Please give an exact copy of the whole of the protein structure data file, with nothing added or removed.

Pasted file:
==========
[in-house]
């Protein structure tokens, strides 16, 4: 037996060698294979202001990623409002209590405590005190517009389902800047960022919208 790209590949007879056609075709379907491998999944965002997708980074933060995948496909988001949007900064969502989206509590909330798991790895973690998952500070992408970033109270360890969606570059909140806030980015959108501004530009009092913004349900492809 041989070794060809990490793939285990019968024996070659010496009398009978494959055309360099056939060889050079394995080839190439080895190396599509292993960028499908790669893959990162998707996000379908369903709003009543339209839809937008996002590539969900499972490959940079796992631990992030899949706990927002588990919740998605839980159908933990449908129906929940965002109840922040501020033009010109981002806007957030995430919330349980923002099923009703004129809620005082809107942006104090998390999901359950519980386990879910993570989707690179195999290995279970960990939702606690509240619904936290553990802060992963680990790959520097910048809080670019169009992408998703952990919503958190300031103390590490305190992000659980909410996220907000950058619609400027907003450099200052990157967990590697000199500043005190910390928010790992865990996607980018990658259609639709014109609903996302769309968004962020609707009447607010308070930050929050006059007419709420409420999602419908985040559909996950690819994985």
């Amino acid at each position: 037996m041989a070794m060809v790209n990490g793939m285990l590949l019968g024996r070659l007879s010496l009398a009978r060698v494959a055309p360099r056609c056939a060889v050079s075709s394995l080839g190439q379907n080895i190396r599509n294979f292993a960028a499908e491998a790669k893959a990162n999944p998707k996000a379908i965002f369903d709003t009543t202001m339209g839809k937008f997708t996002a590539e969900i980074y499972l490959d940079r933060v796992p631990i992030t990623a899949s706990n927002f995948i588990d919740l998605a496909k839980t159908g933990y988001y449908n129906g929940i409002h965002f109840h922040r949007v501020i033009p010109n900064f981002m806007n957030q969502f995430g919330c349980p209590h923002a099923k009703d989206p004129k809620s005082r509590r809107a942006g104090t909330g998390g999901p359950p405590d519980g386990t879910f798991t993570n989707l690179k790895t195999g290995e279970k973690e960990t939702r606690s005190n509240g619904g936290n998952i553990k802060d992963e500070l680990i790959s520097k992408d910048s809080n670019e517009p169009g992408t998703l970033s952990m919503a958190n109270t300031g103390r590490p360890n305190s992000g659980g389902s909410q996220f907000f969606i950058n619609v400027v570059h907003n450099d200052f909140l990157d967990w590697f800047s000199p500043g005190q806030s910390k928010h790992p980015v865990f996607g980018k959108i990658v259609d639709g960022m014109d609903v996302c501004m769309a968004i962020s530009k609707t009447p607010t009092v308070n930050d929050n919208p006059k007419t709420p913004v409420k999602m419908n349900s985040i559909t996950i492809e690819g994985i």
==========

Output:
[in-house]
């Protein structure tokens, strides 16, 4: 037996060698294979202001990623409002209590405590005190517009389902800047960022919208 790209590949007879056609075709379907491998999944965002997708980074933060995948496909988001949007900064969502989206509590909330798991790895973690998952500070992408970033109270360890969606570059909140806030980015959108501004530009009092913004349900492809 041989070794060809990490793939285990019968024996070659010496009398009978494959055309360099056939060889050079394995080839190439080895190396599509292993960028499908790669893959990162998707996000379908369903709003009543339209839809937008996002590539969900499972490959940079796992631990992030899949706990927002588990919740998605839980159908933990449908129906929940965002109840922040501020033009010109981002806007957030995430919330349980923002099923009703004129809620005082809107942006104090998390999901359950519980386990879910993570989707690179195999290995279970960990939702606690509240619904936290553990802060992963680990790959520097910048809080670019169009992408998703952990919503958190300031103390590490305190992000659980909410996220907000950058619609400027907003450099200052990157967990590697000199500043005190910390928010790992865990996607980018990658259609639709014109609903996302769309968004962020609707009447607010308070930050929050006059007419709420409420999602419908985040559909996950690819994985």
């Amino acid at each position: 037996m041989a070794m060809v790209n990490g793939m285990l590949l019968g024996r070659l007879s010496l009398a009978r060698v494959a055309p360099r056609c056939a060889v050079s075709s394995l080839g190439q379907n080895i190396r599509n294979f292993a960028a499908e491998a790669k893959a990162n999944p998707k996000a379908i965002f369903d709003t009543t202001m339209g839809k937008f997708t996002a590539e969900i980074y499972l490959d940079r933060v796992p631990i992030t990623a899949s706990n927002f995948i588990d919740l998605a496909k839980t159908g933990y988001y449908n129906g929940i409002h965002f109840h922040r949007v501020i033009p010109n900064f981002m806007n957030q969502f995430g919330c349980p209590h923002a099923k009703d989206p004129k809620s005082r509590r809107a942006g104090t909330g998390g999901p359950p405590d519980g386990t879910f798991t993570n989707l690179k790895t195999g290995e279970k973690e960990t939702r606690s005190n509240g619904g936290n998952i553990k802060d992963e500070l680990i790959s520097k992408d910048s809080n670019e517009p169009g992408t998703l970033s952990m919503a958190n109270t300031g103390r590490p360890n305190s992000g659980g389902s909410q996220f907000f969606i950058n619609v400027v570059h907003n450099d200052f909140l990157d967990w590697f800047s000199p500043g005190q806030s910390k928010h790992p980015v865990f996607g980018k959108i990658v259609d639709g960022m014109d609903v996302c501004m769309a968004i962020s530009k609707t009447p607010t009092v308070n930050d929050n919208p006059k007419t709420p913004v409420k999602m419908n349900s985040i559909t996950i492809e690819g994985i």